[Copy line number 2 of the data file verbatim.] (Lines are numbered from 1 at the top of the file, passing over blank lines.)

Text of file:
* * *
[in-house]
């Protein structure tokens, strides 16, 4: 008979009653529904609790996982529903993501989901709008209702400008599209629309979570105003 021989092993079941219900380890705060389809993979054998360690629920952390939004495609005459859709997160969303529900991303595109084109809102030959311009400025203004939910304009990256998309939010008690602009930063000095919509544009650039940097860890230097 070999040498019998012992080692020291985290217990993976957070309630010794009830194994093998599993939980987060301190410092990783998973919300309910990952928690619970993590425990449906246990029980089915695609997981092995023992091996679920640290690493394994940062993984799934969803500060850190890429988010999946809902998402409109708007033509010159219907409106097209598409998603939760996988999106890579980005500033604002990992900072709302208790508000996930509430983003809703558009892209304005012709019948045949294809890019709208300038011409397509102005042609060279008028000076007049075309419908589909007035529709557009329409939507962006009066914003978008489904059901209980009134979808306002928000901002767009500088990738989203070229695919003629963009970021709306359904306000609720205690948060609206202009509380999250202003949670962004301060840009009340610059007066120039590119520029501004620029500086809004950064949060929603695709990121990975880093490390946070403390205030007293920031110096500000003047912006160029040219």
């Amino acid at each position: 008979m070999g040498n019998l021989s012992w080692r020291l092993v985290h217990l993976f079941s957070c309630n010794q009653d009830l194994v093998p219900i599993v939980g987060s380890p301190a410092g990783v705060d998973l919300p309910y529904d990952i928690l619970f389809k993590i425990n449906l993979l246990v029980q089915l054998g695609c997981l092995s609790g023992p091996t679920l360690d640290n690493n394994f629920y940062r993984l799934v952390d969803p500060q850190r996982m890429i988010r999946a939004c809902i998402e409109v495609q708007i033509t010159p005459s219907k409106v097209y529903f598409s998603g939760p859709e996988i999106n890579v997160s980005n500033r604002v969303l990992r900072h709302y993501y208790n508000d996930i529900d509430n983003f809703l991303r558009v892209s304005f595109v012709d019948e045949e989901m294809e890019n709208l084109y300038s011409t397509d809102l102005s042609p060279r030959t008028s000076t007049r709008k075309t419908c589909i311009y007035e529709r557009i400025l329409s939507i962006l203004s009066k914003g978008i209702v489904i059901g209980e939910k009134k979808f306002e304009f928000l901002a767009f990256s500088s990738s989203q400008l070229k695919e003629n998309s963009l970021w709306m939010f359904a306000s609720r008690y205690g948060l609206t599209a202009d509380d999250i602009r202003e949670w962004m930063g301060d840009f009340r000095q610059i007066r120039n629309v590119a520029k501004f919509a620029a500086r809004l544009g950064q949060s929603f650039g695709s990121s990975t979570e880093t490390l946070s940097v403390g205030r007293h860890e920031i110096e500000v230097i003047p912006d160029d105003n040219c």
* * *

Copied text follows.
């Protein structure tokens, strides 16, 4: 008979009653529904609790996982529903993501989901709008209702400008599209629309979570105003 021989092993079941219900380890705060389809993979054998360690629920952390939004495609005459859709997160969303529900991303595109084109809102030959311009400025203004939910304009990256998309939010008690602009930063000095919509544009650039940097860890230097 070999040498019998012992080692020291985290217990993976957070309630010794009830194994093998599993939980987060301190410092990783998973919300309910990952928690619970993590425990449906246990029980089915695609997981092995023992091996679920640290690493394994940062993984799934969803500060850190890429988010999946809902998402409109708007033509010159219907409106097209598409998603939760996988999106890579980005500033604002990992900072709302208790508000996930509430983003809703558009892209304005012709019948045949294809890019709208300038011409397509102005042609060279008028000076007049075309419908589909007035529709557009329409939507962006009066914003978008489904059901209980009134979808306002928000901002767009500088990738989203070229695919003629963009970021709306359904306000609720205690948060609206202009509380999250202003949670962004301060840009009340610059007066120039590119520029501004620029500086809004950064949060929603695709990121990975880093490390946070403390205030007293920031110096500000003047912006160029040219």